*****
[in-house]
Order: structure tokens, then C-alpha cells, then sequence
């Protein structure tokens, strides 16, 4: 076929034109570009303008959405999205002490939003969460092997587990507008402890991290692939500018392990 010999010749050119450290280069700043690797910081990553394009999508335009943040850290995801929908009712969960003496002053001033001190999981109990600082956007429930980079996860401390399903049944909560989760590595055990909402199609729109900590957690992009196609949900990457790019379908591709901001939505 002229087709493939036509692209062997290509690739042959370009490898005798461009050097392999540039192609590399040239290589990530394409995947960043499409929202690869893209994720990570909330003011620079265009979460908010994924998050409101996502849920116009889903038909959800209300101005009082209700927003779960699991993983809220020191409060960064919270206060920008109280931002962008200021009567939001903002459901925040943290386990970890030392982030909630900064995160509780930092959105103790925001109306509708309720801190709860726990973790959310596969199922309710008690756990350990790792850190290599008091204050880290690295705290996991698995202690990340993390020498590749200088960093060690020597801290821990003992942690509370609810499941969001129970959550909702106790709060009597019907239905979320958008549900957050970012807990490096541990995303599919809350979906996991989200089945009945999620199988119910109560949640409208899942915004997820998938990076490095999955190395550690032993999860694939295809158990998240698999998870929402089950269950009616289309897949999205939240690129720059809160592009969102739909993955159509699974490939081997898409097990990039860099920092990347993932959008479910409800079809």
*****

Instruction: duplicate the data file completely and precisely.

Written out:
[in-house]
Order: structure tokens, then C-alpha cells, then sequence
């Protein structure tokens, strides 16, 4: 076929034109570009303008959405999205002490939003969460092997587990507008402890991290692939500018392990 010999010749050119450290280069700043690797910081990553394009999508335009943040850290995801929908009712969960003496002053001033001190999981109990600082956007429930980079996860401390399903049944909560989760590595055990909402199609729109900590957690992009196609949900990457790019379908591709901001939505 002229087709493939036509692209062997290509690739042959370009490898005798461009050097392999540039192609590399040239290589990530394409995947960043499409929202690869893209994720990570909330003011620079265009979460908010994924998050409101996502849920116009889903038909959800209300101005009082209700927003779960699991993983809220020191409060960064919270206060920008109280931002962008200021009567939001903002459901925040943290386990970890030392982030909630900064995160509780930092959105103790925001109306509708309720801190709860726990973790959310596969199922309710008690756990350990790792850190290599008091204050880290690295705290996991698995202690990340993390020498590749200088960093060690020597801290821990003992942690509370609810499941969001129970959550909702106790709060009597019907239905979320958008549900957050970012807990490096541990995303599919809350979906996991989200089945009945999620199988119910109560949640409208899942915004997820998938990076490095999955190395550690032993999860694939295809158990998240698999998870929402089950269950009616289309897949999205939240690129720059809160592009969102739909993955159509699974490939081997898409097990990039860099920092990347993932959008479910409800079809």